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Manhattan Beach Parents Launch 'Kids Need Classrooms' Campaign

Feb 08, 2021 01:38PM ● By Jeanne Fratello
As school closures near the one-year mark, a group of Manhattan Beach parents has launched a "Kids Need Classrooms" campaign to urge local and state officials to get students back to school in person.

Organizers point to evidence of students' declining emotional health from time spent out of the classroom; as well as data in other localities showing that with proper protocols, students have returned back to the classroom safely.

"Schools are not optional," said Tiffany Wright, one of the parent organizers of the group. "Going to the bar is optional. Going to the casino is optional. We’ve got to prioritize the schools."

Noting that some forecasts project that COVID-19 and its variants will be around for quite some time, Wright added, "Everybody is struggling right now. School closures and distance learning are not sustainable. We have to start with the mindset of, 'How do we live with it?' and make appropriate plans from there. We’re not effectively living with it right now."

Calls, Emails Begin

The group, which is working closely with L.A. School Uprising and Open Schools California, is launching a series of outreach campaigns beginning today.

The message to state, county, and local officials is that California, and Los Angeles in particular, is an outlier in terms of returning to school. Los Angeles County, of which Manhattan Beach is a part, has one of the smallest percentages of students attending in-person of any state in the country.

Starting today, the group is mobilizing parents to reach out to L.A. County Supervisor Janice Hahn to press the L.A. County supervisors to open up K-5/6th elementary schools as soon as possible, as permitted by the state of California.

The group is also asking parents to reach out to the Manhattan Beach City Council to advocate to local school leadership to safely open schools following state and local guidelines.

They are also urging Manhattan Beach Unified School District Superintendent Mike Matthews and the MBUSD school board to bring back the full 25 percent of students allowed on campus as "high needs hybrids," with schools being able to define "high needs" as however they deem appropriate. Currently, the MBUSD schools are far below the 25 percent mark in terms of students returning to campus. 

Additionally, the group is calling on California Governor Gavin Newsom to demand that schools and sports be removed from the tier system, which is more than twice as stringent as the CDC tier guidance for the entire country.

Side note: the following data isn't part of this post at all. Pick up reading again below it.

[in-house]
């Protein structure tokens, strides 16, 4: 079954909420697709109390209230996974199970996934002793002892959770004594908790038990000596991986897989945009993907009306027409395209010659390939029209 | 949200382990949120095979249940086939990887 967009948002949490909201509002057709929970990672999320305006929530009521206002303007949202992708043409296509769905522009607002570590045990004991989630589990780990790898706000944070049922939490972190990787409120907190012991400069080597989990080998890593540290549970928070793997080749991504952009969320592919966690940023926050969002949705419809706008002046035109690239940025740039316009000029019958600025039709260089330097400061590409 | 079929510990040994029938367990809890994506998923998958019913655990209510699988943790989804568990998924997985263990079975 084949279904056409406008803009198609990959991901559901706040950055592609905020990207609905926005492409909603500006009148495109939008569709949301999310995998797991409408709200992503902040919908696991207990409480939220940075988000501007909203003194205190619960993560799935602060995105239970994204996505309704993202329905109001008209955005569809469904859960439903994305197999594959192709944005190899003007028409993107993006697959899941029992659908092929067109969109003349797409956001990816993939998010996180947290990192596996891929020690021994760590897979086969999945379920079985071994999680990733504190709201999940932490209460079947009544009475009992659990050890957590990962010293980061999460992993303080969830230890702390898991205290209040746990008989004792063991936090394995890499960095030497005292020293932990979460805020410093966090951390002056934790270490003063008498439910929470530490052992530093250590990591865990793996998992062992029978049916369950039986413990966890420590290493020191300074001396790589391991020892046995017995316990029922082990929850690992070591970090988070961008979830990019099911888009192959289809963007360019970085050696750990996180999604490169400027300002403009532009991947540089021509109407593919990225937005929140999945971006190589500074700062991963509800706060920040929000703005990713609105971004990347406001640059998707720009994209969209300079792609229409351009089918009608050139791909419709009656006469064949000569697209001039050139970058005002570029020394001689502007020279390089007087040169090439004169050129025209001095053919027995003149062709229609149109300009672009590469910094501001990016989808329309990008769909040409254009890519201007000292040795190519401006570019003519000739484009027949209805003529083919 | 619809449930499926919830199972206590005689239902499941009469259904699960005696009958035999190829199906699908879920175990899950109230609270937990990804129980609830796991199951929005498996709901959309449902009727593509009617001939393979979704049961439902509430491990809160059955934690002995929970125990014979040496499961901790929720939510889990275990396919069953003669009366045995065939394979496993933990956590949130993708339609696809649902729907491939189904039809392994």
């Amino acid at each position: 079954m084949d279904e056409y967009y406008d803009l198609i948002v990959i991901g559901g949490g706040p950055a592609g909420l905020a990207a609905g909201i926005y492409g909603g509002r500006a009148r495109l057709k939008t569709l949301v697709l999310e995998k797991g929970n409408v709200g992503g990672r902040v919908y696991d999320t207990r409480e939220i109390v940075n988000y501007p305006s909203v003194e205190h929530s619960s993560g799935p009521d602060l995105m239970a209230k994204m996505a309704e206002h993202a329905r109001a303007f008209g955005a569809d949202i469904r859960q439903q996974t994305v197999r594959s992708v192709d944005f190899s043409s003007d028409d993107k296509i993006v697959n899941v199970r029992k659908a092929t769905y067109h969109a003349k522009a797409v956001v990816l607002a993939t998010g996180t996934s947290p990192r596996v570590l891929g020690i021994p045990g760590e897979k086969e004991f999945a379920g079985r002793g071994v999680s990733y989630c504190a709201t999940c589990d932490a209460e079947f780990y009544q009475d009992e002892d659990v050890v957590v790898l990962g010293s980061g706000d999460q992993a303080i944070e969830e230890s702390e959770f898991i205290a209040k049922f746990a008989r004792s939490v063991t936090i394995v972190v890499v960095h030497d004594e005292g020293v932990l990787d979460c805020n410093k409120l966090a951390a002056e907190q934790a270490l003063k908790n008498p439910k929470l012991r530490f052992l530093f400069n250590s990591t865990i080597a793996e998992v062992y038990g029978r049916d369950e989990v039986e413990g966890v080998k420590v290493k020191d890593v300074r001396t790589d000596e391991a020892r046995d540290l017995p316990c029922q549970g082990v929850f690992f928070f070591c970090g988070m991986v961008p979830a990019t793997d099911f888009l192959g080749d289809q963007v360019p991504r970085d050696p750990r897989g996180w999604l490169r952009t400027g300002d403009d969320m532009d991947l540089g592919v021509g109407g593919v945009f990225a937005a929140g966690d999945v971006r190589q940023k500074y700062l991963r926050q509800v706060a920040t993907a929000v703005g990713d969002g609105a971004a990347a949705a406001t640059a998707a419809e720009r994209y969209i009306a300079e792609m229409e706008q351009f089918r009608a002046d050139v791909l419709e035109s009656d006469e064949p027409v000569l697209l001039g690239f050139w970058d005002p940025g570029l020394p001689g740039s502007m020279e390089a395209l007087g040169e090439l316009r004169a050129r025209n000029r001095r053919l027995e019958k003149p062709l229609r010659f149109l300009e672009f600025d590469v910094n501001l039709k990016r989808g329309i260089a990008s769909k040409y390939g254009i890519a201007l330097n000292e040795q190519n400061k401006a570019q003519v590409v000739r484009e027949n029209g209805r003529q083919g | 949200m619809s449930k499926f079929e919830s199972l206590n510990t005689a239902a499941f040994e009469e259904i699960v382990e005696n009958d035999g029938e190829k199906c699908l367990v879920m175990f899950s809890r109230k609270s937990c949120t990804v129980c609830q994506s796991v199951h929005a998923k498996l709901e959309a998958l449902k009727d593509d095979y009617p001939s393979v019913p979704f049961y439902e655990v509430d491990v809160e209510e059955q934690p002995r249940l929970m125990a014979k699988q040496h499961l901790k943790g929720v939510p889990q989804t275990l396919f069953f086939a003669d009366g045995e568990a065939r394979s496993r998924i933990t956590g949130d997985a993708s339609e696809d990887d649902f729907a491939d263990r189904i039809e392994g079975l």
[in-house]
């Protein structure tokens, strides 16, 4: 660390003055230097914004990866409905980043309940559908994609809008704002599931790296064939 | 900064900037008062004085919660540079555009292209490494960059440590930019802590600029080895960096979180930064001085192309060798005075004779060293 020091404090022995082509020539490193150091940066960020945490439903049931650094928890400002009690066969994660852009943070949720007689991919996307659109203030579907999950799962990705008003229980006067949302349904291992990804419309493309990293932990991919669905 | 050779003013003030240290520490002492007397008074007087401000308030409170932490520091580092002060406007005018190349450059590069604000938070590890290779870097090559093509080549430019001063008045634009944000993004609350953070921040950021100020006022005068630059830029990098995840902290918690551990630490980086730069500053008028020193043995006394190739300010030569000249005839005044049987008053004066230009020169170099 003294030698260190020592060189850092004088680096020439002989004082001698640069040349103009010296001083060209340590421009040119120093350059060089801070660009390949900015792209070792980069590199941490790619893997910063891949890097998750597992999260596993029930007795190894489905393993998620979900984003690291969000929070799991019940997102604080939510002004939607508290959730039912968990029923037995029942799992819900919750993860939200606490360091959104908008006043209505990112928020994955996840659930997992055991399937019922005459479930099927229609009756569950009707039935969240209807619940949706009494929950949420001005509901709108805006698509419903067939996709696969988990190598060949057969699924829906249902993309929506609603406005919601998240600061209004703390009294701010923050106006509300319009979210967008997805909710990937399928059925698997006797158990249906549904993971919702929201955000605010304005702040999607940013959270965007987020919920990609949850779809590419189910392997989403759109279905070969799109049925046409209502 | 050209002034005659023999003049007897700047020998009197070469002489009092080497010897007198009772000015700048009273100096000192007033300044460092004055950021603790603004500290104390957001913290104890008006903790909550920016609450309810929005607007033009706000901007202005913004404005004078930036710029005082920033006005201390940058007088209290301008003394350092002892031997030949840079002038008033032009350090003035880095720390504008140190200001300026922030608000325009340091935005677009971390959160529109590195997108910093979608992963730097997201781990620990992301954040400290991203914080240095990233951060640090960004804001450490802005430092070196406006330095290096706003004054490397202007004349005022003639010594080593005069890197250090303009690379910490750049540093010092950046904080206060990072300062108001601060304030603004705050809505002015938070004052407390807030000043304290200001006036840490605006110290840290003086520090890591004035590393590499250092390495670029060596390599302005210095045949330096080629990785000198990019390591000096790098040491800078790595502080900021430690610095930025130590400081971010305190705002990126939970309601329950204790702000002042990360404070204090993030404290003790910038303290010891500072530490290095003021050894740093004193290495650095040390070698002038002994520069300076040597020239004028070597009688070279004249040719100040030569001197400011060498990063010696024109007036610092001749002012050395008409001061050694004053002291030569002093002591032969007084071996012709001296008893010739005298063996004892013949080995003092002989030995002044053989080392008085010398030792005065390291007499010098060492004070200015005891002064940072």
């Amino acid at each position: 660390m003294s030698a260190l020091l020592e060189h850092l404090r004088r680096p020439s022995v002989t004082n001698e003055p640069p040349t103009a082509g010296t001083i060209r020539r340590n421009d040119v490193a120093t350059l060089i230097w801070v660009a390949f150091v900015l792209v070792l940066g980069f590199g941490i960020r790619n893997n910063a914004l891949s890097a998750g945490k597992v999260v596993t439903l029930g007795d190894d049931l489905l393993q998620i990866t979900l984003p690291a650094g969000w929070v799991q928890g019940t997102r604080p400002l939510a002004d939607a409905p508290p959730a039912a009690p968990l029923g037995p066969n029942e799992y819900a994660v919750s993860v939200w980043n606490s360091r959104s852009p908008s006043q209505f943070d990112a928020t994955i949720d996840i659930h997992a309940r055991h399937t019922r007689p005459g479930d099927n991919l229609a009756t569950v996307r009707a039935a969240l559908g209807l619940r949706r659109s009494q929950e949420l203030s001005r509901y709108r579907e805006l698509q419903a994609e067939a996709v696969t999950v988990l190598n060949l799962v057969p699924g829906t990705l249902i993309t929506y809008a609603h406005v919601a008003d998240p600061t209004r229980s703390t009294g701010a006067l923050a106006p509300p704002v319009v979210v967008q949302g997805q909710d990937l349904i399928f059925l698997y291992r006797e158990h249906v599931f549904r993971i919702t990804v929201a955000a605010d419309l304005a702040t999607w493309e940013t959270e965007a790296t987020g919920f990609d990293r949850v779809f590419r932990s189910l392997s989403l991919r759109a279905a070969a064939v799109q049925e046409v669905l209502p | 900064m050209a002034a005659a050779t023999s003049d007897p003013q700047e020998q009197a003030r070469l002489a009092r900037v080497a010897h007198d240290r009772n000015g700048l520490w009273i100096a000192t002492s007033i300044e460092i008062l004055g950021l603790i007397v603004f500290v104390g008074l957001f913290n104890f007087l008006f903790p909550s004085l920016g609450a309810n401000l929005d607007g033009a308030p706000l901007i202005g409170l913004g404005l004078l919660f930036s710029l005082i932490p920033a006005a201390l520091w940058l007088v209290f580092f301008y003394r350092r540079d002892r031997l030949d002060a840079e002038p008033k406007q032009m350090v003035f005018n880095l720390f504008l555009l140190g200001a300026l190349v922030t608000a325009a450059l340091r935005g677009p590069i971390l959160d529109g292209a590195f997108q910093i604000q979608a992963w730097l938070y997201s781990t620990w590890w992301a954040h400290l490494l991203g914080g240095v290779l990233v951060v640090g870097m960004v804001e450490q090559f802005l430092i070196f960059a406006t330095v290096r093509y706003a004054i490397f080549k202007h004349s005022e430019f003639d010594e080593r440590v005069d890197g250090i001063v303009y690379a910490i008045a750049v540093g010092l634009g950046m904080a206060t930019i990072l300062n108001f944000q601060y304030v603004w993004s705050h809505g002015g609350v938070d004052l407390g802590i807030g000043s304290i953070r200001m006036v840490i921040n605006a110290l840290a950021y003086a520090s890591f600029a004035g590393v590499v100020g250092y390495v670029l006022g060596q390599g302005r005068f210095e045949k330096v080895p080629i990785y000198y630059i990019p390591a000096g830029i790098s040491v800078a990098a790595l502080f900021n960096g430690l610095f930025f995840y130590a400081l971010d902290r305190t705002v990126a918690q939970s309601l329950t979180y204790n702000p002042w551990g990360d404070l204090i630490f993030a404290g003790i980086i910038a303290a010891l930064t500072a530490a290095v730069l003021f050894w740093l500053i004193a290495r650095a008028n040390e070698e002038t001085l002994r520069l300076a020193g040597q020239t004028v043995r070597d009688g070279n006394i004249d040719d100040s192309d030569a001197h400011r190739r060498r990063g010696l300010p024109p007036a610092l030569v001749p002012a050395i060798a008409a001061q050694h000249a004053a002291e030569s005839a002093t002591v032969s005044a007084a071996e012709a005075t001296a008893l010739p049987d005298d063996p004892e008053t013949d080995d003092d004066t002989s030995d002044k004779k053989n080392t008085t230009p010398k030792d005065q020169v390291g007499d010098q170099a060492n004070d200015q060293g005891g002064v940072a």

The group, whose steering committee also includes parents Jenny Jackson, Kelly Gordon, and Heather Kim, is producing lawn signs to spread the group's message. One side reads "Kids Need Classrooms" and the other side reads "Let Us Play," a reference to sports as well as drama and other extracurriculars that have been limited during the pandemic. (To order a lawn sign, email - a $10 donation is requested to cover the cost of the sign.)

Teachers Play Critical Role

Whereas many back-to-school groups paint teachers as the main roadblock to in-person education, Wright said that it was unfair to pit those sides against each other. For the back-to-school effort to be successful, she said, teachers needed to feel comfortable and supported.

"Our teachers are the biggest treasure we have in the school district," she said. "For us to be dismissive of how the teachers feel, the more it exacerbates the situation."

Wright called on the district to do more to give teachers more specific information about how classrooms would be safe, including videos or photos of classroom layouts, information about cleaners and air filters being used. (One such example is the Las Virgenes School District, which made a series of information videos prior to reopening TK-2 classrooms.)

Parents can help build that trust, she added, by being honest with the screening questions they are required to fill out before their students are allowed on campus. She said she supported a "zero tolerance" policy for families who gave false answers on the screening test, noting that teachers would have more confidence returning to the classroom with the knowledge that parents were being 100 percent honest about potential exposures.

"There’s a misconception that teachers want to stay home and that they’re lazy. That’s not what's going on and it’s polarizing," she said. "Also, it's not helpful for others to say to parents, 'Just keep your kids home for a few more months.' I want us all to be able to come together on reopening schools safely."

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